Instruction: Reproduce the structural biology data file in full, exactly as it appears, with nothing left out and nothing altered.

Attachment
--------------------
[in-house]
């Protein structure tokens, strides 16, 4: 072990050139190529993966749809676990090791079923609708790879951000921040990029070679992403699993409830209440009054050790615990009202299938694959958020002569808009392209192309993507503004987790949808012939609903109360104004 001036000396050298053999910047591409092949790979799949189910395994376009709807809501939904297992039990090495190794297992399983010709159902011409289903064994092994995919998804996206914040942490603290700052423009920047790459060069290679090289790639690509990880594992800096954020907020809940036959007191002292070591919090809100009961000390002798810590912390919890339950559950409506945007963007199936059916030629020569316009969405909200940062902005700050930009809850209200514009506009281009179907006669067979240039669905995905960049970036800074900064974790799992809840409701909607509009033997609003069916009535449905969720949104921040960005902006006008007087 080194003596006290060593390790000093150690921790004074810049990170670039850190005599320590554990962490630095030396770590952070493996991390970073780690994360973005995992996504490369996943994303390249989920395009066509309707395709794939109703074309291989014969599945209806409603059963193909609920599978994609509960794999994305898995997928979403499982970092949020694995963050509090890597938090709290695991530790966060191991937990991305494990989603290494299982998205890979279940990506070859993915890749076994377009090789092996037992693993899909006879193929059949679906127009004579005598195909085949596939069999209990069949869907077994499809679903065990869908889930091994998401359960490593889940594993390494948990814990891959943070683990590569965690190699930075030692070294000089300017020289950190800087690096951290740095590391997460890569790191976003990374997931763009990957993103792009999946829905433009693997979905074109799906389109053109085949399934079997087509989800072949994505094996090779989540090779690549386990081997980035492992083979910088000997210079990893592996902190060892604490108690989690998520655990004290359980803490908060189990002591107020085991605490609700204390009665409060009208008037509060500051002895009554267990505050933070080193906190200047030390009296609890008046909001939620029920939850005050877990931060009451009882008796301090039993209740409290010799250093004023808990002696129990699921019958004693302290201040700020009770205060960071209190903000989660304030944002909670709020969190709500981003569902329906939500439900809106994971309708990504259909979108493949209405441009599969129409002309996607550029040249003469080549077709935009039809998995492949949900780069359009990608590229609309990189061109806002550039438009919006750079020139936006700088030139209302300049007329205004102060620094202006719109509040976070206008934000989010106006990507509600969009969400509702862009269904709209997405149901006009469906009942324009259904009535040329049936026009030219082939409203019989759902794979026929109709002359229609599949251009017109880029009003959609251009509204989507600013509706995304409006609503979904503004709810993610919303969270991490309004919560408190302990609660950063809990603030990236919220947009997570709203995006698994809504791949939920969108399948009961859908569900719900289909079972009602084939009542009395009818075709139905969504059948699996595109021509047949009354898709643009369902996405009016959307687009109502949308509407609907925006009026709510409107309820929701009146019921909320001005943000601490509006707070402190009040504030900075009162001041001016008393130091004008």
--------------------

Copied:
[in-house]
């Protein structure tokens, strides 16, 4: 072990050139190529993966749809676990090791079923609708790879951000921040990029070679992403699993409830209440009054050790615990009202299938694959958020002569808009392209192309993507503004987790949808012939609903109360104004 001036000396050298053999910047591409092949790979799949189910395994376009709807809501939904297992039990090495190794297992399983010709159902011409289903064994092994995919998804996206914040942490603290700052423009920047790459060069290679090289790639690509990880594992800096954020907020809940036959007191002292070591919090809100009961000390002798810590912390919890339950559950409506945007963007199936059916030629020569316009969405909200940062902005700050930009809850209200514009506009281009179907006669067979240039669905995905960049970036800074900064974790799992809840409701909607509009033997609003069916009535449905969720949104921040960005902006006008007087 080194003596006290060593390790000093150690921790004074810049990170670039850190005599320590554990962490630095030396770590952070493996991390970073780690994360973005995992996504490369996943994303390249989920395009066509309707395709794939109703074309291989014969599945209806409603059963193909609920599978994609509960794999994305898995997928979403499982970092949020694995963050509090890597938090709290695991530790966060191991937990991305494990989603290494299982998205890979279940990506070859993915890749076994377009090789092996037992693993899909006879193929059949679906127009004579005598195909085949596939069999209990069949869907077994499809679903065990869908889930091994998401359960490593889940594993390494948990814990891959943070683990590569965690190699930075030692070294000089300017020289950190800087690096951290740095590391997460890569790191976003990374997931763009990957993103792009999946829905433009693997979905074109799906389109053109085949399934079997087509989800072949994505094996090779989540090779690549386990081997980035492992083979910088000997210079990893592996902190060892604490108690989690998520655990004290359980803490908060189990002591107020085991605490609700204390009665409060009208008037509060500051002895009554267990505050933070080193906190200047030390009296609890008046909001939620029920939850005050877990931060009451009882008796301090039993209740409290010799250093004023808990002696129990699921019958004693302290201040700020009770205060960071209190903000989660304030944002909670709020969190709500981003569902329906939500439900809106994971309708990504259909979108493949209405441009599969129409002309996607550029040249003469080549077709935009039809998995492949949900780069359009990608590229609309990189061109806002550039438009919006750079020139936006700088030139209302300049007329205004102060620094202006719109509040976070206008934000989010106006990507509600969009969400509702862009269904709209997405149901006009469906009942324009259904009535040329049936026009030219082939409203019989759902794979026929109709002359229609599949251009017109880029009003959609251009509204989507600013509706995304409006609503979904503004709810993610919303969270991490309004919560408190302990609660950063809990603030990236919220947009997570709203995006698994809504791949939920969108399948009961859908569900719900289909079972009602084939009542009395009818075709139905969504059948699996595109021509047949009354898709643009369902996405009016959307687009109502949308509407609907925006009026709510409107309820929701009146019921909320001005943000601490509006707070402190009040504030900075009162001041001016008393130091004008």